A New Collection of Voyages and Travels: with Historical Accounts of Discoveries and Conquests in all Parts of the World. None of them ever before Printed in English; being now first Translated from the Spanish, Italian, French, Dutch, Portuguese and other Languages.

STEVENS John editor and translator.; LAWSON John (1708-[1710].)

£55000.00  [First Edition]


1. LEONARDO Y ARGENSOLA, Bartolome Juan. The Discovery and Conquest of the Molucco and Philippine Islands, 1708. [Map and 3 plates.]

2. LAWSON, John. A New Voyage to Carolina, Containing the Exact Description and Natural History of that Country, together with the present State thereof. And a Journal of a Thousand Miles, Travel’d thro’ several Nations of Indians. Giving a particular Account of their Customs, Manners &c, 1709. [Folding map and a plate, with advert for Argensola at end.]

3. CIEZA DE LEON, Pedro. The Seventeen Years Travels... Through... Peru, 1709. [Map and 3 cuts in the text.]

4. MOUETTE, Germain. The Travels... In the Kingdoms of Fez and Morocco During his Eleven Years Captivity in those Parts, 1710. [No title to this part, map.]

5. TEIXEIRA, Pedro. The Travels...from India to Italy by Land, 1710. [No title to this part.]

6. ALMEIDA, Manuel de. The Travels of the Jesuits in Ethiopia [Attributed to Balthazar Telles], 1710. [Folding map.] 

7. CAUCHE, Francis. A Voyage to Madagascar, 1710. [No title to this work.]

First edition. 7 parts in 4 volumes. 5 plates (one folding) and 5 maps (4 folding). 4to. The Macclesfield copy in contemporary panelled calf, headcaps a trifle worn, the label of volume two (Lawson) defective and lacking the label of volume 3, but overall an entirely unrestored and unsophisticated copy. Teixiera, Mouette & Cauche with drophead titles only, those of Teixiera and Mouette beginning on quire b. [viii], 260, [8]; [vi], 258, [1]; [viii], 244, [9], 116, [4], 81, [6]; [iv], 264, [16], 77, [3]pp. London, Printed and Sold by J. Knapton,

The Stevens/Knapton collection is the rarest of the English collected voyages of the eighteenth century. Mainly because of its disparate subject matter and convenient title pages, its divison and subsequent separate sale has for many years been a tempting commercial proposition to booksellers, leaving intact sets rare on the market.

After an education in London at Gresham college, where he met many members of the Royal Society, Lawson wanted to establish himself as a man of science. He decided to voyage to America as the best place so to do, and arrived there in 1700. “Soon after arrival at Charles Town, Lawson was appointed to carry out a survey of the back country of Carolina. Leaving Charles Town... with four Indians and six Englishmen, he set out by canoe along the coast to the mouth of the Santee River. He then ascended the Santee River... crossed to the Trading Ford on the upper Yadkin River and travelled northeast to Keyawee Town (on Carraway Creek, near present Hillsborough). He then crossed the Haw River into Occaneechi country (near present Durham) and continued eastward to the Pamlico River, a journey of 600 miles accomplished in fifty-nine days” (Howgego). In the work he published, above, there is a long account of the natural history of the region “followed by a lengthy and sympathetic account of the Indians... The work ended with ‘The second charter granted by King Charles II to the proprietors’ and an abstract of the colony’s constitution” (ODNB).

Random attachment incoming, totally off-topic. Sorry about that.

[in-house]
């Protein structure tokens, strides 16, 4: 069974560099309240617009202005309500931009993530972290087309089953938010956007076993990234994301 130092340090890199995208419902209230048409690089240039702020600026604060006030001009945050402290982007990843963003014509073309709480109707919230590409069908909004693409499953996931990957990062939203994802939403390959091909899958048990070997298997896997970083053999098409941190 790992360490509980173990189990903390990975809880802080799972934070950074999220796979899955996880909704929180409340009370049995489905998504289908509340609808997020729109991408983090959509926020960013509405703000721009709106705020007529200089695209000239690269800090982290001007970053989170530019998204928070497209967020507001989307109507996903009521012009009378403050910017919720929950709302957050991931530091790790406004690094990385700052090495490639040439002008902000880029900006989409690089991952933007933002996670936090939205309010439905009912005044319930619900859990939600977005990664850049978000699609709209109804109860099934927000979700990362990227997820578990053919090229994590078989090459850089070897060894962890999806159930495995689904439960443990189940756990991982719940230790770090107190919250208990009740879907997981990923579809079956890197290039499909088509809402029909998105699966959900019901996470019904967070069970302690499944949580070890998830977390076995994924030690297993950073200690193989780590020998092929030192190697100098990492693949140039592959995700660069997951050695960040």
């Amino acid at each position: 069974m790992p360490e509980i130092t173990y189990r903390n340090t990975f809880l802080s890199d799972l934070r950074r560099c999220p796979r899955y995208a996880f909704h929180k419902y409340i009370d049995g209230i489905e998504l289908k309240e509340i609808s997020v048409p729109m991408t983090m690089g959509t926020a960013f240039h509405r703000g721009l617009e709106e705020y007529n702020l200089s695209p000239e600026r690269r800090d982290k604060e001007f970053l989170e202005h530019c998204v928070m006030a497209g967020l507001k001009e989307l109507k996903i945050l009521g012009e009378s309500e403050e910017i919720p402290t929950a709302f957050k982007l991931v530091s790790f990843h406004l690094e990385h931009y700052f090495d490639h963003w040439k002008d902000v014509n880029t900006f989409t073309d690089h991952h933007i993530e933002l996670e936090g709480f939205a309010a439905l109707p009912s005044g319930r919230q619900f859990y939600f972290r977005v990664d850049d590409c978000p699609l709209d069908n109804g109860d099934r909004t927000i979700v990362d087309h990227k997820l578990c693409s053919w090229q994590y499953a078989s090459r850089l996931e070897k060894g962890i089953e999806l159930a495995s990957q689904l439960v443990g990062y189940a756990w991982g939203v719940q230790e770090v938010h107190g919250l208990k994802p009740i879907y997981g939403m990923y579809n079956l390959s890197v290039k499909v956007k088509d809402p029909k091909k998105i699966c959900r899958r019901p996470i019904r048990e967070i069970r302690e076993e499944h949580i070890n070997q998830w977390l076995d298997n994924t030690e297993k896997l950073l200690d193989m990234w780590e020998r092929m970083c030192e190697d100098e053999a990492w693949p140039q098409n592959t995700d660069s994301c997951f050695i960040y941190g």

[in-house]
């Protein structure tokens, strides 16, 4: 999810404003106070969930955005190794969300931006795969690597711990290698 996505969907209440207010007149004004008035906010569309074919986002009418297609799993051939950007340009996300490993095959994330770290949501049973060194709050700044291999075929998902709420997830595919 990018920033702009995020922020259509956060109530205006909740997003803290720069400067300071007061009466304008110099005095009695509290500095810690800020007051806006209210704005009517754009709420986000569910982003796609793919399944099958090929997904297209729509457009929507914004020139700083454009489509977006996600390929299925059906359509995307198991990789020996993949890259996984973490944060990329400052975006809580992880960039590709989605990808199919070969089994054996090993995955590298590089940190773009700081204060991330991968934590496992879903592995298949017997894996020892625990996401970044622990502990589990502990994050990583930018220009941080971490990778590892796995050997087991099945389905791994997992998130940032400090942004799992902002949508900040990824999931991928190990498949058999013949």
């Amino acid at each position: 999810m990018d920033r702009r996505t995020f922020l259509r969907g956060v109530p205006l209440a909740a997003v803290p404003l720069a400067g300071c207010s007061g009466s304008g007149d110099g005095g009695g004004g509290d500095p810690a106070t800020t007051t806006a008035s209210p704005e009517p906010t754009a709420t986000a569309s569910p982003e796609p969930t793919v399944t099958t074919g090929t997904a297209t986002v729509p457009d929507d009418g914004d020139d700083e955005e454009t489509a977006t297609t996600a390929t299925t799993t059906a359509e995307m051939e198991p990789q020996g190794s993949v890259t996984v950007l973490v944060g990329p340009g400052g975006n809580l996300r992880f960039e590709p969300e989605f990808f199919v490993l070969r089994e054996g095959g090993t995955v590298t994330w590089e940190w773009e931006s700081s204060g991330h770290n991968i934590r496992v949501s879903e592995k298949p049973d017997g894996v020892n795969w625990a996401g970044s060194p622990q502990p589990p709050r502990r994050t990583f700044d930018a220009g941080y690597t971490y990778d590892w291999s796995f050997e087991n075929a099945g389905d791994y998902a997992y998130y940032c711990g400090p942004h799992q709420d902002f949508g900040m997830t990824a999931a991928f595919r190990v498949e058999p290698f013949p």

The other works here translated for the first time include the voyages of the extraordinary Jewish traveller Pedro Teixera who travelled the world as an independent merchant, spending much time in Hormuz and India, but visiting the Philippines, and crossing the Pacific to Mexico, surviving shipwreck and attack by corsairs. Cieza de Leon, a conquistador turned man of letters, gives one of the best first hand accounts of the Spanish of South America in the first half of the sixteenth century. His works were not fully available in print until the nineteenth century. Argensola’s account of the East Indies is the most extensive and accurate of the early period of European involvement in the archipelago; it includes much else besides, “nor does he omit to speak of the Dutch voyages; an undertaking of Sir Francis Drake, and other English adventurers; and embellishes the whole with variety of pleasing incidents...” (Preface). The works of Mouette, Telles, and Cauche complete the collection.

Howgego, L73; Sabin, 39451; Field, 896. 

Stock Code: 228404

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